Network Access Control (NAC) is a hot topic these days. NAC’s primary purpose is to ensure that a client has passed a health check or integrity validation before allowing it access to the corporate network. It is not a security solution per se, but rather a system to prevent potentially unsafe computers from connecting to the network.
A NAC broker/trust agent/supplicant is required to run inside each PC or laptop. In the absence of such an agent, the user can be placed on the quarantine VLAN until the problem is remedied and the user switched to the unrestricted VLAN. The latter is also sometimes called the protected VLAN.
This is a great idea. I’ve been inside paranoid Enterprises that prohibited me from attaching to their internal network. One allowed it only after technicians could boot and inspect my laptop, ensuring that I had the correct OS, patches, an up-to-date anti-virus, and so on. I passed the inspection but I still could have disabled or changed things afterwards.
NAC can also be combined with authentication, requiring user credentials on top of a clean and updated machine. NAC agents are smart in that any attempt to disable an antivirus after booting results in the user going back to the quarantine VLAN for remediation.
To complicate things there are three competing NAC implementations: Microsoft Network Access Protocol (NAP), Cisco CNAC (Cisco NAC), and TCG-TNC (Trusted Computing Group-Trusted Network Connect, an open standard) using a variety of protocols including HTTPS and EAP tunneling. Currently NAP is native only to Vista and Longhorn which begs the question, “Was Microsoft caught napping?” :-)
Worse, all use different nomenclature. Regardless of terminology, all implementations basically have the NAC agent at the client (or requestor), a server (often in conjunction with RADIUS) to handle policy/posture validation, and an enforcer to grant or deny access. The enforcer (or network enforcement point) can be a layer 2 switch that handles VLAN assignments on a port-by-port basis for each client or a firewall that allows/disallows VPN access.
Common to all three schemes is the NAC agent at the client who must perform a DHCP renew as the last step in the process. An example is to obtain an IP address that will work properly on the assigned VLAN. Typically a DHCP server will be dual-homed to receive requests from both the good and bad VLANs which, of course, are on different subnets.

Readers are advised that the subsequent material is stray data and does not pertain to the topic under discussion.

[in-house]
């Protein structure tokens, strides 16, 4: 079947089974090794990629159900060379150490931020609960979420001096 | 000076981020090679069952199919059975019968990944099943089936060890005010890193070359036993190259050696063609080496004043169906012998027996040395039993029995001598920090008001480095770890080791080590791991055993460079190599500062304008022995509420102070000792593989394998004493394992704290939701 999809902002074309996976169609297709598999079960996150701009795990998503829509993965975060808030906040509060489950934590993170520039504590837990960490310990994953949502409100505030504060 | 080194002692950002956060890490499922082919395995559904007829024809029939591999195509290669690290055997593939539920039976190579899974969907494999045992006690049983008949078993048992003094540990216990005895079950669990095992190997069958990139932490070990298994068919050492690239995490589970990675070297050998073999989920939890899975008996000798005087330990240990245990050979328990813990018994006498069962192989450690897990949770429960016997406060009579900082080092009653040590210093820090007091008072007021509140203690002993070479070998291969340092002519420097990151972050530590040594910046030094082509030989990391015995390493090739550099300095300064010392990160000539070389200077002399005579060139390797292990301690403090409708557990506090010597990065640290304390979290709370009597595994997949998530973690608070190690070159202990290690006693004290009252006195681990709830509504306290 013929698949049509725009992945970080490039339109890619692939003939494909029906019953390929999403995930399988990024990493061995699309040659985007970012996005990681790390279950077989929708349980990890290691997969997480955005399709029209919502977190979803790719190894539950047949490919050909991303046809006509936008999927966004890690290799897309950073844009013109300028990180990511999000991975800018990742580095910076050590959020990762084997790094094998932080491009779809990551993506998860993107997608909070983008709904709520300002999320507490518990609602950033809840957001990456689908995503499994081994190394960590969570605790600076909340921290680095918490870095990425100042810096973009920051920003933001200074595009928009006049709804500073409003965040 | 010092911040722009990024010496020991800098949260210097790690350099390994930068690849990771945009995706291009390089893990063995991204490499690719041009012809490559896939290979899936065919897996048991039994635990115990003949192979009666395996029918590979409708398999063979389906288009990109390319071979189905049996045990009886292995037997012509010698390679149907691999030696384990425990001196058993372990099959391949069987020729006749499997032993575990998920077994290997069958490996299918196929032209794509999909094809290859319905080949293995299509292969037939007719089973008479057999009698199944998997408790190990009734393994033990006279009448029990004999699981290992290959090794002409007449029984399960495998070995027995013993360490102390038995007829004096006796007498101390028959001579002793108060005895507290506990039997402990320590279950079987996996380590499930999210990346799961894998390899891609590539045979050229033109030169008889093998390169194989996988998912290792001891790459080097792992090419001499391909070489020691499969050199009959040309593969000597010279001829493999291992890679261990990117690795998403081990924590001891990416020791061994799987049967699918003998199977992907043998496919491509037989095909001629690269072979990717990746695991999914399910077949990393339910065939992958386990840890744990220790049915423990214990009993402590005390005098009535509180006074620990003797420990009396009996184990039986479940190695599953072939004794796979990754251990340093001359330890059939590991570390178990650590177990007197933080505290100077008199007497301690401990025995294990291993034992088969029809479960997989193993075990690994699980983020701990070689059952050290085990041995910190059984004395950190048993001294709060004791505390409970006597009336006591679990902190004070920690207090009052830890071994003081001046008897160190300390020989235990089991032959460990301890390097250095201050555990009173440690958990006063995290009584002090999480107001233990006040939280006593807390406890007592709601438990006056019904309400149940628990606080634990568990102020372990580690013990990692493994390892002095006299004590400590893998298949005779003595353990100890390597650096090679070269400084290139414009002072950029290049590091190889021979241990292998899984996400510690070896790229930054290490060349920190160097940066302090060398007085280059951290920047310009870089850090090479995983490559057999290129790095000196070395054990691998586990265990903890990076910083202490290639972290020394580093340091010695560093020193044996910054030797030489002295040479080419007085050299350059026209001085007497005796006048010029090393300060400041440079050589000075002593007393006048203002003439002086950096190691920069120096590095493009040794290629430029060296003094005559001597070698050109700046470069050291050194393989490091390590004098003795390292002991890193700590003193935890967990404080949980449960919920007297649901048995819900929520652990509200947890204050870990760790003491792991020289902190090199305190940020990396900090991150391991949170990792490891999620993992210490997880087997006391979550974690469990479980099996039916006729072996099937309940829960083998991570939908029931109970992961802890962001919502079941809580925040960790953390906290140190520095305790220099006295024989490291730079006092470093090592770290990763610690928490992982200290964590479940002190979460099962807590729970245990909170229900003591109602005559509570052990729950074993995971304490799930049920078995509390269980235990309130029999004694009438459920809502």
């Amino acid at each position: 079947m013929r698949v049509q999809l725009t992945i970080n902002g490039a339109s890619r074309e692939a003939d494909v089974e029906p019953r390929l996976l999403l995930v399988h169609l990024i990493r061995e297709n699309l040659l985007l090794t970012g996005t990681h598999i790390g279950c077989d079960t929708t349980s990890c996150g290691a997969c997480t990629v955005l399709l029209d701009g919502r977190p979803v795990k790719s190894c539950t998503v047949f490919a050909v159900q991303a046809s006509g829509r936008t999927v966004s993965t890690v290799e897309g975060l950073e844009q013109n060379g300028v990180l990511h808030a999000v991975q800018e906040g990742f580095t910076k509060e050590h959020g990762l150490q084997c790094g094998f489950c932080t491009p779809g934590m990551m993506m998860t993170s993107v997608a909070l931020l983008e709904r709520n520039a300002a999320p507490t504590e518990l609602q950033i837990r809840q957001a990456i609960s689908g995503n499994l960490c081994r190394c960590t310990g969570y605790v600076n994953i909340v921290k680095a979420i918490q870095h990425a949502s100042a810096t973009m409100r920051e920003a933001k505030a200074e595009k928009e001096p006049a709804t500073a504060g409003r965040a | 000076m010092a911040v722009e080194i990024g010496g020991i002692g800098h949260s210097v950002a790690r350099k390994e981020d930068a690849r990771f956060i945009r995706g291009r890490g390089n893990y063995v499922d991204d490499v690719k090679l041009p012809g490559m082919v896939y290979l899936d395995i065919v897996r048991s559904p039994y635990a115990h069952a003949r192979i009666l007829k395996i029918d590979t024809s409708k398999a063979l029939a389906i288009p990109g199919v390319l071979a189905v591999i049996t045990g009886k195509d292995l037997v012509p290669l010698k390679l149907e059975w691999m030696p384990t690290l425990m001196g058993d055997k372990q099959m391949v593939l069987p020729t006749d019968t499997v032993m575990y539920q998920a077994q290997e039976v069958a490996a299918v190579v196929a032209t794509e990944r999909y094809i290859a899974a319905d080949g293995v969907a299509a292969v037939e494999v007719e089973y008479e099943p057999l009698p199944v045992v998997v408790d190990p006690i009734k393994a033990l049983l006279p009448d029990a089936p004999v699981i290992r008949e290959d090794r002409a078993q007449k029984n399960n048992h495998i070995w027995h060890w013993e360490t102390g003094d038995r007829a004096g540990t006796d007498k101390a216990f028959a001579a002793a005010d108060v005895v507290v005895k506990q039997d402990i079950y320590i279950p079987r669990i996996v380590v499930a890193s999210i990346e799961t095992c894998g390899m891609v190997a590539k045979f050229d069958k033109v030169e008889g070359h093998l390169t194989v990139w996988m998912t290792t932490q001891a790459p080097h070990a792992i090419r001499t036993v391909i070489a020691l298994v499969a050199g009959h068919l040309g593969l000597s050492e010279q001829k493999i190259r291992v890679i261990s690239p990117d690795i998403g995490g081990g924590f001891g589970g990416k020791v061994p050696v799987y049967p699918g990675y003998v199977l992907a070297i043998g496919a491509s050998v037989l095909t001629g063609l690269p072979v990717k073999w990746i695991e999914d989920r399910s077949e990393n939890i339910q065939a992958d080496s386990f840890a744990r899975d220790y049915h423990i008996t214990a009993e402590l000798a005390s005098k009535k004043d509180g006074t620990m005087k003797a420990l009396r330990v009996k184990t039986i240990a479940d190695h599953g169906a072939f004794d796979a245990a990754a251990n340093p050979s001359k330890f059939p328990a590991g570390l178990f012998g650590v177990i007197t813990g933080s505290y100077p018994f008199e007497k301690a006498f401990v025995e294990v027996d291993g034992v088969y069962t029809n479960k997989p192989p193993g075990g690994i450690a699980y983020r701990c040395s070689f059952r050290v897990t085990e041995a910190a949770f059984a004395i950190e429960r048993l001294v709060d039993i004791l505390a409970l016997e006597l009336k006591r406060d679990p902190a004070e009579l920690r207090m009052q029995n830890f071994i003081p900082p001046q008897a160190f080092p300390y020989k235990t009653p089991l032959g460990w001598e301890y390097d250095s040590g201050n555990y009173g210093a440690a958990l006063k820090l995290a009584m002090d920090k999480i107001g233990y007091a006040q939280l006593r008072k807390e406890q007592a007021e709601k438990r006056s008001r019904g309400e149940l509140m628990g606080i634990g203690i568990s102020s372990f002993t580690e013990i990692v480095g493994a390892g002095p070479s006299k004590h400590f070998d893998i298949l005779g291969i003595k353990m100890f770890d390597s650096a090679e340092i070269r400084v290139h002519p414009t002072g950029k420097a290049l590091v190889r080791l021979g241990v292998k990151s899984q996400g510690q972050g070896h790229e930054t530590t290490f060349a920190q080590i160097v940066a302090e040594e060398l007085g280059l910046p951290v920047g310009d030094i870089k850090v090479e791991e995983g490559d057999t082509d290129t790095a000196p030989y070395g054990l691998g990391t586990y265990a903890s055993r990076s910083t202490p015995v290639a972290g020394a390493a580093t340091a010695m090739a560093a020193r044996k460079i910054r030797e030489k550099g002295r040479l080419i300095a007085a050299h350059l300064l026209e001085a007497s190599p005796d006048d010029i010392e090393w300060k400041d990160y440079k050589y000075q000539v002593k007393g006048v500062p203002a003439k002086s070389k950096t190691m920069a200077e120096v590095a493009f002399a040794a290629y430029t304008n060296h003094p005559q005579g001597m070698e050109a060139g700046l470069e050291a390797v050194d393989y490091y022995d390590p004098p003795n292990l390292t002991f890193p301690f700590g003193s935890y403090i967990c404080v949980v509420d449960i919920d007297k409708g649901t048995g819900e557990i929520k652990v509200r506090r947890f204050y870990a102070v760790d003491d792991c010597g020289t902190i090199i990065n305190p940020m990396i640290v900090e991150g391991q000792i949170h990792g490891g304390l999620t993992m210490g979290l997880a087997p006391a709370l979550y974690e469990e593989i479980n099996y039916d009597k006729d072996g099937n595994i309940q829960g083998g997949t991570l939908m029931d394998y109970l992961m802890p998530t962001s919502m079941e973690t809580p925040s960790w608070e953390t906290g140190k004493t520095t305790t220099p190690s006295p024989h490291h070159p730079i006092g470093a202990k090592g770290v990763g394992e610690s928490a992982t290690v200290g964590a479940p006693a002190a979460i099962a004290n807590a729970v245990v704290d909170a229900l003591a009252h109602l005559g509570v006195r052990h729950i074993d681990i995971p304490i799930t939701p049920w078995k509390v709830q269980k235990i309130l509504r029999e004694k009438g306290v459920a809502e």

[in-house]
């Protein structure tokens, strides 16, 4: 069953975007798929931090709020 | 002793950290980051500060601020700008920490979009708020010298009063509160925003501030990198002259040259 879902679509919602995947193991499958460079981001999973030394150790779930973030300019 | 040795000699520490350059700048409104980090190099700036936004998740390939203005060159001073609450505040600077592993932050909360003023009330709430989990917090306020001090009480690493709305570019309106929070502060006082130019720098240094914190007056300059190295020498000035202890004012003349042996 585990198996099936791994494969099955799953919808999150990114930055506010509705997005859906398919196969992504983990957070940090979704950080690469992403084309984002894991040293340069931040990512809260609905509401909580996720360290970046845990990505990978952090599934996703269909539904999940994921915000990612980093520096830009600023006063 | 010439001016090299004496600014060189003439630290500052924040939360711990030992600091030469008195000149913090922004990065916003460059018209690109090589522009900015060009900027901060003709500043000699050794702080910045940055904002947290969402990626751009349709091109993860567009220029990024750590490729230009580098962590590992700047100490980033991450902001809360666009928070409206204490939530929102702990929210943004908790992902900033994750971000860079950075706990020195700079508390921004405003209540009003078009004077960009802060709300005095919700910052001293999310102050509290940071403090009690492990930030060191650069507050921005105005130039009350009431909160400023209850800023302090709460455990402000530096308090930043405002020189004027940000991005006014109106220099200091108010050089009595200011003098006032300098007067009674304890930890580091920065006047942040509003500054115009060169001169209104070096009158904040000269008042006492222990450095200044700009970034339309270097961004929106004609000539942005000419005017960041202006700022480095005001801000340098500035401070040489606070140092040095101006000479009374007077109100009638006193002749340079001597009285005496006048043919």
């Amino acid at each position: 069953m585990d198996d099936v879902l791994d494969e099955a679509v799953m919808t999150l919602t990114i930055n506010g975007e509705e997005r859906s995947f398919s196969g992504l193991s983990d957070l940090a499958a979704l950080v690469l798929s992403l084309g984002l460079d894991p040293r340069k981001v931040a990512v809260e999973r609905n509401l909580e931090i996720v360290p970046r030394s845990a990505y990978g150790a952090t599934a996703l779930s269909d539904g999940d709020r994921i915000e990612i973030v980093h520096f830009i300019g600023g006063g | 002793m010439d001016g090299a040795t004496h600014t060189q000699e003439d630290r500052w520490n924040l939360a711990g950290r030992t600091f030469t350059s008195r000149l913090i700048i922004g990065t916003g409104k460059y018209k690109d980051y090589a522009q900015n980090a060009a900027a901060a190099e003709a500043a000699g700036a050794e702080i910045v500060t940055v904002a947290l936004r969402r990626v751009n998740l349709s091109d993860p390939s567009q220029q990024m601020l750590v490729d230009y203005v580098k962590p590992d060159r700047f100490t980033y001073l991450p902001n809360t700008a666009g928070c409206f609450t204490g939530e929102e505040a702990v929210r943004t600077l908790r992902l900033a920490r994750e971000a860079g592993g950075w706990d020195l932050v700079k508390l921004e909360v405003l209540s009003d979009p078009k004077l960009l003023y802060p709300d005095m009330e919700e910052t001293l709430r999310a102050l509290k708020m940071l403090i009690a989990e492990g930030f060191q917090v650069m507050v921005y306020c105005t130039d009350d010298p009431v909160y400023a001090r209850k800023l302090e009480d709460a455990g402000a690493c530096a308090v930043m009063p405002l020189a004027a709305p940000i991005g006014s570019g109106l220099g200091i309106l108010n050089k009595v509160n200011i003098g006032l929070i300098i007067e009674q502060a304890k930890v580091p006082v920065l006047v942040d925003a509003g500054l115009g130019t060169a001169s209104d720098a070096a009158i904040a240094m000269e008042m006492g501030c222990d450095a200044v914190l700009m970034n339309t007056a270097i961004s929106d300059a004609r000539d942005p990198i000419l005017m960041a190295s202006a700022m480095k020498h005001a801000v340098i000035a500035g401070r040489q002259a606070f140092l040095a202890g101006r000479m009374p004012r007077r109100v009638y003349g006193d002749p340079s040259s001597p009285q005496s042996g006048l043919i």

Typically the NAC agent will request an IP address as if the PC was just booted. In the event that the previously used address is requested and a DHCP NACK is received due to a user’s switch port assigned to a new VLAN/subnet, a new address must be requested. These NACKs are a good thing to monitor since they are a good indicator that a client was on a Quarantine VLAN either past or present.
Sound complicated? Unravel the mystery by visiting the iLabs pavilion next month (September 19-21) at Interop in New York City and play with all of the various NAC authentication schemes and clients, not to mention look at the various NAC protocols using OmniPeek. OmniPeek is the official analyzer for iLabs and is set to capture all traffic on the NAC backbone, including all Cisco, Microsoft, and TCG traffic. It will also be monitoring and graphing occurrences of DHCP NACKs.
Prior to deployment in New York, a colleague and I worked with the good folks at the iLabs hot staging facility using OmniPeek to troubleshoot a problem with Windows Vista and NAP. The problem occurred when operating over 802.11 wireless – the client did not force a DHCP renew if NAP found a problem and thus the client was switched to the quarantine VLAN.
A previously good IP address on the wrong subnet (i.e. VLAN) does you no good if you need to get updated. One solution is to set the address lease at the DHCP server time to a very short period, say 20 seconds forcing the client to frequently renew– generally not a best practice! Meanwhile, the information is being taken back to Microsoft. Hopefully we’ll see the fix by the time Vista is officially released.